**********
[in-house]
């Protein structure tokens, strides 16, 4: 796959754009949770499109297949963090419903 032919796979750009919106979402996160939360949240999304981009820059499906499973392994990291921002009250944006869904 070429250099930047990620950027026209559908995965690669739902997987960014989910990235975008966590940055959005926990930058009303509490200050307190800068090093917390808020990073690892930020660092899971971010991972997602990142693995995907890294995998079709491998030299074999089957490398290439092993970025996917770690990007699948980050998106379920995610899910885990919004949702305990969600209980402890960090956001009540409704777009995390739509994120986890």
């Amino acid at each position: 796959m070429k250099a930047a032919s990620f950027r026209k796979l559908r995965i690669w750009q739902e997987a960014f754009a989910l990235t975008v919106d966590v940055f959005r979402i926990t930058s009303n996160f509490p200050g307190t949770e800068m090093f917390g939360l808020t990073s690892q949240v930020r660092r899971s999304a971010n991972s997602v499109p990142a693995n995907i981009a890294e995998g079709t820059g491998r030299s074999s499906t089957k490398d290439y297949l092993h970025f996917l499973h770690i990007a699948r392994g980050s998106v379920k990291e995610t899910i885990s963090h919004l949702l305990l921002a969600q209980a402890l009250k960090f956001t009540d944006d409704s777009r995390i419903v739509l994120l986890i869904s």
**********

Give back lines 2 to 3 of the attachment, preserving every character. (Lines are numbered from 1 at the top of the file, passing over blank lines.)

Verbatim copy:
């Protein structure tokens, strides 16, 4: 796959754009949770499109297949963090419903 032919796979750009919106979402996160939360949240999304981009820059499906499973392994990291921002009250944006869904 070429250099930047990620950027026209559908995965690669739902997987960014989910990235975008966590940055959005926990930058009303509490200050307190800068090093917390808020990073690892930020660092899971971010991972997602990142693995995907890294995998079709491998030299074999089957490398290439092993970025996917770690990007699948980050998106379920995610899910885990919004949702305990969600209980402890960090956001009540409704777009995390739509994120986890």
């Amino acid at each position: 796959m070429k250099a930047a032919s990620f950027r026209k796979l559908r995965i690669w750009q739902e997987a960014f754009a989910l990235t975008v919106d966590v940055f959005r979402i926990t930058s009303n996160f509490p200050g307190t949770e800068m090093f917390g939360l808020t990073s690892q949240v930020r660092r899971s999304a971010n991972s997602v499109p990142a693995n995907i981009a890294e995998g079709t820059g491998r030299s074999s499906t089957k490398d290439y297949l092993h970025f996917l499973h770690i990007a699948r392994g980050s998106v379920k990291e995610t899910i885990s963090h919004l949702l305990l921002a969600q209980a402890l009250k960090f956001t009540d944006d409704s777009r995390i419903v739509l994120l986890i869904s």